Gamasutra: Eric Caoili’s Blog – Breaking gender and racial barriers in Netrunner
Great article and interview by Eric Caoili about the card game Netrunner’s surprising gender and ethnic diversity. I mean, look at this boss:
And this weird-ass psychic whatever:
And this One Ring To Rule Them All MFer.
And like maybe it’s just me drowning in this stuff day in and day out, but I’d even call the catsuit cited in the article as… reserved, maybe? Functional almost?
I mean there’ve been worse ones in video games, that’s for sure…
Even in a game where every character is defined by their “Ultimate” talent (Ultimate Baseball Player, Ultimate Biker, Ultimate Novelist) Makoto Naegi, protagonist, can’t escape being a player insert. His is the fate of leading men across a wide swathe of otaku-focused anime and games, especially visual nows. The Ultimate Lucky Student, Makoto describes himself as completely average, bearing no remarkable talents or traits.
What women in ’70s slasher films tell us about women in games today
In her 1992 book Men, Women, And Chain Saws: Gender In The Modern Horror Film, film academic Carol Clover noted that at the peak of slasher films’ popularity in the late ’70s and early ’80s, they presented an intriguing shift in gender representation on screen. More strong female characters were bei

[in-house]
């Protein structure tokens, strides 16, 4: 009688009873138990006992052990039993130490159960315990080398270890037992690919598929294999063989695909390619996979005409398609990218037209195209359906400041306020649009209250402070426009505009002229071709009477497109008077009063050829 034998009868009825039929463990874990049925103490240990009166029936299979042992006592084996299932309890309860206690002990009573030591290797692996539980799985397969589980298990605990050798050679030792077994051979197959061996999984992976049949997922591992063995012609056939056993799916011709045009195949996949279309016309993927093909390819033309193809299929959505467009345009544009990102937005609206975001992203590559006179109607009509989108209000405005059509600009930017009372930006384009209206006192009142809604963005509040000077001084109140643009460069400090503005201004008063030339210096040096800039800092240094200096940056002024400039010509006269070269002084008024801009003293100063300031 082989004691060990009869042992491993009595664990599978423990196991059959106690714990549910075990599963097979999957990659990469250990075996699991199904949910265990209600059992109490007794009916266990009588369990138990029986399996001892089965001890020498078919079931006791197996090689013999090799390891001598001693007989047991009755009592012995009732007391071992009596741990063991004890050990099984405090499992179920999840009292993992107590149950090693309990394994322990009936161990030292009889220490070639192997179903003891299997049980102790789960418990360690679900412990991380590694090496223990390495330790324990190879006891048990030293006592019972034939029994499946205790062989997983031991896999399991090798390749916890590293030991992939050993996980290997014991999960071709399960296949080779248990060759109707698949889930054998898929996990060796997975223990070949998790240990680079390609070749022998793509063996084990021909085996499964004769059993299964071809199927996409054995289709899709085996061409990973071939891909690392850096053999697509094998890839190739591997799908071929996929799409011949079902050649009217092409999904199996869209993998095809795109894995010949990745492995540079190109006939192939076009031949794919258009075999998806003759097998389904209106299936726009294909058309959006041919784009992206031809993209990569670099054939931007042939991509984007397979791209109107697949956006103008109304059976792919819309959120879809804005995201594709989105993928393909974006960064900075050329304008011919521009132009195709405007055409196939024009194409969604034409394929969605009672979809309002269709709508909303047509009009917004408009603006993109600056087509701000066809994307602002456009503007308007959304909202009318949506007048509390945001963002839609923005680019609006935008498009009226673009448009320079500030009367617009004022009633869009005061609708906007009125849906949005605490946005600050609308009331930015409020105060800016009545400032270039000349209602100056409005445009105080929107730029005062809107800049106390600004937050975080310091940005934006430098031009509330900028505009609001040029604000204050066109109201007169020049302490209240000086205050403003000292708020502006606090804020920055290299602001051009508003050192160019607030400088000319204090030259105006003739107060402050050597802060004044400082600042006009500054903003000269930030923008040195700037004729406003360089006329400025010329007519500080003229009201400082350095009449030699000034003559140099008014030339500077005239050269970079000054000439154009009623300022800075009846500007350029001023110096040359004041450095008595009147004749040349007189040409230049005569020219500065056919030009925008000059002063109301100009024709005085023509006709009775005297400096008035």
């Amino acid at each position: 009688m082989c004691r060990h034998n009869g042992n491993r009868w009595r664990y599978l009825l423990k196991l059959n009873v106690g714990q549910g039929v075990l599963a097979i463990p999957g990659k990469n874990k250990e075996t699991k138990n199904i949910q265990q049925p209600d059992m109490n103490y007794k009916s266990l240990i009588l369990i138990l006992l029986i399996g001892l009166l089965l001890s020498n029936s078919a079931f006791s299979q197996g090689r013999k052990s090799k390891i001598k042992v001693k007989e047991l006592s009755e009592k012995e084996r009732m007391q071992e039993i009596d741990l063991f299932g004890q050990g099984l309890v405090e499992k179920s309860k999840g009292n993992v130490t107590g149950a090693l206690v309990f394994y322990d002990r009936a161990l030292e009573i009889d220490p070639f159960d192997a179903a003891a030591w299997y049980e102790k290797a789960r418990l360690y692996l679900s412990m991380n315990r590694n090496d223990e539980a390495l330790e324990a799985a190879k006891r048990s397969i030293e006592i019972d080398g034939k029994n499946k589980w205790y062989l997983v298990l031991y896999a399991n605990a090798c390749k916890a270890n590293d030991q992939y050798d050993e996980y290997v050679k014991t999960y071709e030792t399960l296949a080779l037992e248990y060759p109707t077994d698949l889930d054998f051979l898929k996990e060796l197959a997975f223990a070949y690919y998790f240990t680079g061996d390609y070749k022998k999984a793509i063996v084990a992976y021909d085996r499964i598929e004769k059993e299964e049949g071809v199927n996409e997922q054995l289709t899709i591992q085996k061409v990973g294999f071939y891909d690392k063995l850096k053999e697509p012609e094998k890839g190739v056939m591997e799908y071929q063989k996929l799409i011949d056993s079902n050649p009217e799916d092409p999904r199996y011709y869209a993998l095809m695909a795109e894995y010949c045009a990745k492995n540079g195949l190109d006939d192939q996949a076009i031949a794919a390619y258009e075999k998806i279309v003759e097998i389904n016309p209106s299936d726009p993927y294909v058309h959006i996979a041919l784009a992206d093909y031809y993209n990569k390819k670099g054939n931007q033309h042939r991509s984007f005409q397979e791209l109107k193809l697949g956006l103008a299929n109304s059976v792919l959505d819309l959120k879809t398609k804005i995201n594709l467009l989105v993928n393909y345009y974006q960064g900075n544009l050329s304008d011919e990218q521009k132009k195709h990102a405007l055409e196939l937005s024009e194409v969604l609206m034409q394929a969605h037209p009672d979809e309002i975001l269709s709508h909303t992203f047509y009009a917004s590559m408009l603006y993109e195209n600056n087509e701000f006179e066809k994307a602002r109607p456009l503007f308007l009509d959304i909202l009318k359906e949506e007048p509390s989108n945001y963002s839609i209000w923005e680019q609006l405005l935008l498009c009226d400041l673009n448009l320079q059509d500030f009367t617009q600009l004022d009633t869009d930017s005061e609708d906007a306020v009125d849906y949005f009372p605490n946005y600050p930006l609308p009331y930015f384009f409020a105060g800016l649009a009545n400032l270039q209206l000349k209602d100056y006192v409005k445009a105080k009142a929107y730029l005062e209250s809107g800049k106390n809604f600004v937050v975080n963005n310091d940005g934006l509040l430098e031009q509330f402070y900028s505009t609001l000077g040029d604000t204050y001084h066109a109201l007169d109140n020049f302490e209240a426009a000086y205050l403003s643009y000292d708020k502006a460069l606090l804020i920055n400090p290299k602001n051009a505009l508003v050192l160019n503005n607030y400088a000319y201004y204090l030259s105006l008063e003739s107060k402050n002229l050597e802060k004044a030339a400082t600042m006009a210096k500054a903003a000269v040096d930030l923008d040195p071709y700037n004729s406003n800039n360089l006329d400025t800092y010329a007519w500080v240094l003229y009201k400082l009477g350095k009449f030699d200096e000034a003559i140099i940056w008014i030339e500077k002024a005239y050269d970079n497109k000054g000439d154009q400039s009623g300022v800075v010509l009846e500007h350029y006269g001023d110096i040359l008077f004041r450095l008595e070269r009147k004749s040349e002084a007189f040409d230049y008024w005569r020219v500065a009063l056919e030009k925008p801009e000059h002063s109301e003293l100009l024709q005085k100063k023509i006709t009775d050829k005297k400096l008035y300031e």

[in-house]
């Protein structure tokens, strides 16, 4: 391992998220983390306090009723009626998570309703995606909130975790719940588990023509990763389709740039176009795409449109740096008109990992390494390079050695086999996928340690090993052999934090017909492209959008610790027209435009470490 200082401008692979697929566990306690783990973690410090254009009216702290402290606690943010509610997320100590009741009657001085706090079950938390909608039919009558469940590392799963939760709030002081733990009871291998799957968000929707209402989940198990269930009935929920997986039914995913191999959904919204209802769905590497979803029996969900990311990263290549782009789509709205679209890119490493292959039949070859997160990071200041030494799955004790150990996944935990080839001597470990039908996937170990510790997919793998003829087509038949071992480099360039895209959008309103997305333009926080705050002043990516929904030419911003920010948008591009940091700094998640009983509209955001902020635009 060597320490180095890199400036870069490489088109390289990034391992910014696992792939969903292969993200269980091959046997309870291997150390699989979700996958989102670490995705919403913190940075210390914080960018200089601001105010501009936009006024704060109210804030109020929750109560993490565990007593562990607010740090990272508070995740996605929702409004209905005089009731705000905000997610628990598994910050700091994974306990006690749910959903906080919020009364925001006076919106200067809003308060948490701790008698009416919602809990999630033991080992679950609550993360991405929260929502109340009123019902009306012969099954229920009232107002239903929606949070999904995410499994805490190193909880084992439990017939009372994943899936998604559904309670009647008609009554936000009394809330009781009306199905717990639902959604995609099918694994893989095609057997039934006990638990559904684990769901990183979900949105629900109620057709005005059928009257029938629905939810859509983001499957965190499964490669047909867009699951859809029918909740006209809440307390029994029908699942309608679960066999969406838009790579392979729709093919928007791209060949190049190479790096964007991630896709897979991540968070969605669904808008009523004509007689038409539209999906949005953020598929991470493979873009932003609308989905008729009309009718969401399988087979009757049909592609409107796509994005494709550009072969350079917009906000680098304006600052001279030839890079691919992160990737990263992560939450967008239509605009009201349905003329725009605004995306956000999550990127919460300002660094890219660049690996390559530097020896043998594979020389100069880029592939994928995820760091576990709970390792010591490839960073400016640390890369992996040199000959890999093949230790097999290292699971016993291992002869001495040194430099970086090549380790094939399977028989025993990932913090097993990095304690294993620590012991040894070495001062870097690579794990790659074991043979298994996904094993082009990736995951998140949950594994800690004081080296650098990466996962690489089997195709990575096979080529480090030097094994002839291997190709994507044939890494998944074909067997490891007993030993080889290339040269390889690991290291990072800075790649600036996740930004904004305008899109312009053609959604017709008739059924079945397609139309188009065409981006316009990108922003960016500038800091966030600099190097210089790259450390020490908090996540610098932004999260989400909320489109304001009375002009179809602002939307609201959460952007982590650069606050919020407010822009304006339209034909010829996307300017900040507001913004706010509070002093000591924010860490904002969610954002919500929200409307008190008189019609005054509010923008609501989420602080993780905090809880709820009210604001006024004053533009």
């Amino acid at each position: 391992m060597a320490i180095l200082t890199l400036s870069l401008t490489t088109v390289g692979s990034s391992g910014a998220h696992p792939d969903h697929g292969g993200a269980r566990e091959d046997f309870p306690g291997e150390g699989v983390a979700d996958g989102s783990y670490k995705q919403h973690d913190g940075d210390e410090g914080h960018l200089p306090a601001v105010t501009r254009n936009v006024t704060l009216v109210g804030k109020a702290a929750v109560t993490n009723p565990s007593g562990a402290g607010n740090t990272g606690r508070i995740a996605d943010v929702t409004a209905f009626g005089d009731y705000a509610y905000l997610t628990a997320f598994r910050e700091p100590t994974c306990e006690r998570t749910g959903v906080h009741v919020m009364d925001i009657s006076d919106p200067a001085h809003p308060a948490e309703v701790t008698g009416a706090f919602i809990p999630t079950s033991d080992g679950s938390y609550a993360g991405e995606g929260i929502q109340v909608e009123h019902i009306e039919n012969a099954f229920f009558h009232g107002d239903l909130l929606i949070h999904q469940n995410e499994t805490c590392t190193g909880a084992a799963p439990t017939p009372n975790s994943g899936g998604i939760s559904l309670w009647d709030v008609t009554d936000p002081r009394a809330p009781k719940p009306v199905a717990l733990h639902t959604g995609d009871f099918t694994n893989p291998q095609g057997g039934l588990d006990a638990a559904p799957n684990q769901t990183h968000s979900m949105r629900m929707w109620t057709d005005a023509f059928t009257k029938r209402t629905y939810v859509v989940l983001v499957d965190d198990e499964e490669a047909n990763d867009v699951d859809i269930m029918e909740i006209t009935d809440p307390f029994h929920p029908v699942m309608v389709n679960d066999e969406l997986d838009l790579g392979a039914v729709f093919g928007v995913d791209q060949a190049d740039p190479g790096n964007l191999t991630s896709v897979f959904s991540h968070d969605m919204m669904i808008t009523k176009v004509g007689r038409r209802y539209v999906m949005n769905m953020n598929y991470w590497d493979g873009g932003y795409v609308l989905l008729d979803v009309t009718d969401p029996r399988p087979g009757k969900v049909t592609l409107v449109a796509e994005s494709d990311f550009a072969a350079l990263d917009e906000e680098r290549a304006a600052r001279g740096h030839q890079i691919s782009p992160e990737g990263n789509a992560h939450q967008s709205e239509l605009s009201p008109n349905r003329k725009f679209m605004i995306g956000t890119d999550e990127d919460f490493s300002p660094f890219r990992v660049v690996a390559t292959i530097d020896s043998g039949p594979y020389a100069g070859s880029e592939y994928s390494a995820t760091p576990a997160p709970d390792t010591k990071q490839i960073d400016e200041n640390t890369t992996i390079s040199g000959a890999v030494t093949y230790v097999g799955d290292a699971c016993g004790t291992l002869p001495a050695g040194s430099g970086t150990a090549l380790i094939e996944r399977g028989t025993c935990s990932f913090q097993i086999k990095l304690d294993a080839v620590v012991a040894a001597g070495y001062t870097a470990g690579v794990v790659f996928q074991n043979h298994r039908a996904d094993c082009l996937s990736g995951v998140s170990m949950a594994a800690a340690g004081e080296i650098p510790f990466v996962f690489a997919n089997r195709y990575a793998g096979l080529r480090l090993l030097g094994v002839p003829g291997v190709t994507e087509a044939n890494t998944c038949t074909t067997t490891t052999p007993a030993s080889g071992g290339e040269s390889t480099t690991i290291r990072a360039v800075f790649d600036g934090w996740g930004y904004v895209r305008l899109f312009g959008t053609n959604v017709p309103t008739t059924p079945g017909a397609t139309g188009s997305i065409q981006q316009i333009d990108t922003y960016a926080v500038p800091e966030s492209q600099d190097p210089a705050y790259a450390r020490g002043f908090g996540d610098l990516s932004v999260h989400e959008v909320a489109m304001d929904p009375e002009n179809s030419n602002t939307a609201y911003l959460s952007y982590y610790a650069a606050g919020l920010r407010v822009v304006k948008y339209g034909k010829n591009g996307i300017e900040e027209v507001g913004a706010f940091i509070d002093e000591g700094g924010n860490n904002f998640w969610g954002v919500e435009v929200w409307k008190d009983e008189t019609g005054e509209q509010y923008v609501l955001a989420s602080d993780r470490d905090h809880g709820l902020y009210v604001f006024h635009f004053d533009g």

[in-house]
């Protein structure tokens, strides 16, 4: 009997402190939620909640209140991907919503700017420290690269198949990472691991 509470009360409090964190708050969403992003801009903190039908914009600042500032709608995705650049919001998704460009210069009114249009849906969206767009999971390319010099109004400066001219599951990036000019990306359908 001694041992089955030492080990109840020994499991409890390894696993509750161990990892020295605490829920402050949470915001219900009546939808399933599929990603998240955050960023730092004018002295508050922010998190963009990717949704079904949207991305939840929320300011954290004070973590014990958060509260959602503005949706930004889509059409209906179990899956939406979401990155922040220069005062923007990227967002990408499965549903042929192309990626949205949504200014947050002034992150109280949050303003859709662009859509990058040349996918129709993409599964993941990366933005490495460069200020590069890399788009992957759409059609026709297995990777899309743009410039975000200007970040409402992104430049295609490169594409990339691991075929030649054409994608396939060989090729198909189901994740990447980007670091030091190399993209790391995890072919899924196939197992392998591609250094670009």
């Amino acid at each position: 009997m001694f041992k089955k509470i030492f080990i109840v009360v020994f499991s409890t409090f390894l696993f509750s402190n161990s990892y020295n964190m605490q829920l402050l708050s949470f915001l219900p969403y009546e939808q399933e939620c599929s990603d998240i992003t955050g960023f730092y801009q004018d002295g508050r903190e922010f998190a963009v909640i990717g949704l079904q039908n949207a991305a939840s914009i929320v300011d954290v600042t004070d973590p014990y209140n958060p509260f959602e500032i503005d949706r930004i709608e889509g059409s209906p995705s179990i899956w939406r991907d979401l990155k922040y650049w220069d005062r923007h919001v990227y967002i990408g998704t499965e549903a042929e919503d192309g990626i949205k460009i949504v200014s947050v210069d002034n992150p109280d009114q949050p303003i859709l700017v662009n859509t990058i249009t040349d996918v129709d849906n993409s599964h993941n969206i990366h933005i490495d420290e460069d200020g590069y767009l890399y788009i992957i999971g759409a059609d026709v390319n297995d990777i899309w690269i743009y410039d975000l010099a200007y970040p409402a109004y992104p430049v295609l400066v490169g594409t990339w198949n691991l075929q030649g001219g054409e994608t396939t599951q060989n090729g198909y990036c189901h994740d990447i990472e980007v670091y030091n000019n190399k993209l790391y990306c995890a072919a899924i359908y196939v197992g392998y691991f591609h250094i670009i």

Might be of interest to people who read our Tomb Raider thing. Further reading in the form of:
Men, Women, and Chainsaws by Carol J. Clover, who coined the term ‘Final Girl.’
A bunch of film studies papers about the subject linked here.
Hi, it’s Dave! It’s been a long absence! Been spending most of my free creative time on hashing out this book and sending it to people. Writing query letters and synopses and reaching out to agents feels like a lot more work than writing the actual book. The parts where you put sentences together and create an imaginary world from scratch are pretty easy by comparison!
Hoping to get back into the swing of things soon. Have a couple unfinished things with a few kinks to knock out.